Rainy Lake still dropping

Heavy rainfall Friday threatened to raise water levels on Rainy Lake again but water levels continue to drop over the weekend.
As of press time Monday, the lake was measured at 338.43 m (1,110.3211 ft).
Ed Eaton, with the International Rainy Lake Board of Control, said the lake level has continued to drop since peaking at 338.56 m (1,110.77 ft) on June 27.
“We’ve come off of things a bit. Levels are remaining steady, which in light of the rain last week is a pretty good outcome,” Eaton said Monday morning.
“Fortunately, Friday’s rain didn’t impact Rainy as much. Inflows are still less than outflows,” echoed Shawn Russell, power and recovery production engineer for Abitibi-Consolidated here.
But in related news, the IRLBC reported Friday that it had authorized a doubling in the outflow from Namakan Lake in response to the moderate-to-heavy rainfall in the area.
Following the initial increase in the levels of Rainy and Namakan lakes in response to wind effects and the rain that fell directly on the surfaces of the lakes, the lakes were little changed from the levels of Thursday afternoon.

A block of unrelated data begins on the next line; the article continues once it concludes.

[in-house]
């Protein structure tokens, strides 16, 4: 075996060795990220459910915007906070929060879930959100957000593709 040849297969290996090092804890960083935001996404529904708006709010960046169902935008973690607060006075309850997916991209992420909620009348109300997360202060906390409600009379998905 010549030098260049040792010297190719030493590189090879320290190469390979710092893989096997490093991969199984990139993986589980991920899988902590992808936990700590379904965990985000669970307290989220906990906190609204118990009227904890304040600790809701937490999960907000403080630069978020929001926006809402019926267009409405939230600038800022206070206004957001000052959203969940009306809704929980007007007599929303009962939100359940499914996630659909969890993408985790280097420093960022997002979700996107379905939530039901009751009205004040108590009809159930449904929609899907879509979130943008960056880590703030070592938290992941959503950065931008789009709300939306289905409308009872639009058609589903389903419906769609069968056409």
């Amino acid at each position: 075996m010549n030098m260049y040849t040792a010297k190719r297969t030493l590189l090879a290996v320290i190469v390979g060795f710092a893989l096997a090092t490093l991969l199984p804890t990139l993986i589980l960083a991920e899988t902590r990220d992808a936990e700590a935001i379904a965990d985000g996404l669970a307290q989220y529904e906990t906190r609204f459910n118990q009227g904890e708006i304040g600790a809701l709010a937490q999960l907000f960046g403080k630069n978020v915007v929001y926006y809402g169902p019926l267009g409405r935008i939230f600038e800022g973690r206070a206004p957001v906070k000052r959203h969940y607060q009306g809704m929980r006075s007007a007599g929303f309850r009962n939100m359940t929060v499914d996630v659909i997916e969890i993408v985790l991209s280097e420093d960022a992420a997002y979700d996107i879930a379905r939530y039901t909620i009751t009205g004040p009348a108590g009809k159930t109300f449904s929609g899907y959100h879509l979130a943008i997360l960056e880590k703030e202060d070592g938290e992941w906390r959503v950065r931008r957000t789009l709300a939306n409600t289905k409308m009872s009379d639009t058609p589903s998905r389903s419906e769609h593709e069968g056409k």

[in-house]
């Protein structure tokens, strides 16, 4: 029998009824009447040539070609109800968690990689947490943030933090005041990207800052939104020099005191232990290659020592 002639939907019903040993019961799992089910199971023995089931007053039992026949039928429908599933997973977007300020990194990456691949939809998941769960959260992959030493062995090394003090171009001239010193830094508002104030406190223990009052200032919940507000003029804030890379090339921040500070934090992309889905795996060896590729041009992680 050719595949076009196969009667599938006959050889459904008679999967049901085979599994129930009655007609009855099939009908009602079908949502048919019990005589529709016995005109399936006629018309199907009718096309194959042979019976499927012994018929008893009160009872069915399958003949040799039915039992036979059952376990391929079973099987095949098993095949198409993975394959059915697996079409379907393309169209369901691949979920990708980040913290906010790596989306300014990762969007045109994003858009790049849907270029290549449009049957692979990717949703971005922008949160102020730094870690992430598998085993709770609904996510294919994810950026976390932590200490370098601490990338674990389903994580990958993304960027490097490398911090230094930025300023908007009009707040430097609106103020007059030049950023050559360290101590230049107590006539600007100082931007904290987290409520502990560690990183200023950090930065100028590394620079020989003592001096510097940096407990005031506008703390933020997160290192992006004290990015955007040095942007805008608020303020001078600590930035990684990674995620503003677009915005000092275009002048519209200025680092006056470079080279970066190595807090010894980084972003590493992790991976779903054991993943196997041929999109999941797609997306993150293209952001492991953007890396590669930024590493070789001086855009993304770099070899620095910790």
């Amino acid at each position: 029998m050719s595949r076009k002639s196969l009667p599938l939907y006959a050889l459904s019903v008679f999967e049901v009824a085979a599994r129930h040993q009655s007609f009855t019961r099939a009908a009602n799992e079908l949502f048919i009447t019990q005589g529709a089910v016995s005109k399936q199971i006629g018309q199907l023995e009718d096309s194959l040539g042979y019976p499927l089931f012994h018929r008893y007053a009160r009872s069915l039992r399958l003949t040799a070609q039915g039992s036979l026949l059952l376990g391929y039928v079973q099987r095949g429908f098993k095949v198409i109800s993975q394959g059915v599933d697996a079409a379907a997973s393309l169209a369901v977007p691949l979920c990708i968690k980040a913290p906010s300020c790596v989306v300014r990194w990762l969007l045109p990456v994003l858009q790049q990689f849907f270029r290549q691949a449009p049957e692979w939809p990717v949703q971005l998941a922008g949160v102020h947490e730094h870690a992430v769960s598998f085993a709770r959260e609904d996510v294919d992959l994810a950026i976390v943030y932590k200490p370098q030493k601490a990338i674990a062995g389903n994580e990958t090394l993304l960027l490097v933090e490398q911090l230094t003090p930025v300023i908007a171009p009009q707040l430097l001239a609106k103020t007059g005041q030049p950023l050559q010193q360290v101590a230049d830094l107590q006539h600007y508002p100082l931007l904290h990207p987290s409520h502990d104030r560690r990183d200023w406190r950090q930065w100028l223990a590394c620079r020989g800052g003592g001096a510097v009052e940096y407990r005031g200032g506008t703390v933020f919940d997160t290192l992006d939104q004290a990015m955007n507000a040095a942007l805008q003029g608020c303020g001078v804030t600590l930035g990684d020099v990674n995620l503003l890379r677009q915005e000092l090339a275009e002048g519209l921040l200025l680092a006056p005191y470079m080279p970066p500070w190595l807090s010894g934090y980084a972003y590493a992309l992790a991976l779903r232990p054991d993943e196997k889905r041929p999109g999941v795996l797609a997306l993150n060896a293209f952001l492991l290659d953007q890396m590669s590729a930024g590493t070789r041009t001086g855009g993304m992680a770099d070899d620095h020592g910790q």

Russell said it was hard to say when lake levels would return to normal since it depended entirely on rainfall. And while water levels remained high, he added there always was a danger of a return to flood conditions with heavy rains.
“All 15 gates are open and it will do what it will do. There is nothing more that we can do in terms of the dam at Fort Frances. We basically don’t have any control. It’s up to Mother Nature,” he stressed.
“We’re not out of the woods yet and we won’t be out of the woods for the next two weeks,” Eaton predicted.
Eaton said weather forecasts for the next week were looking favourable with no significant storms in sight. But he also warned the storms of June 9-10 didn’t show up in the forecasts, either.
While things are returning to normal here, Eaton noted others weren’t as lucky.
“At Lake of the Woods, their water levels are still rising, they haven’t peaked yet. And people on the Winnipeg River are suffering pretty badly right now,” he added.
“It’s been a real tough summer.”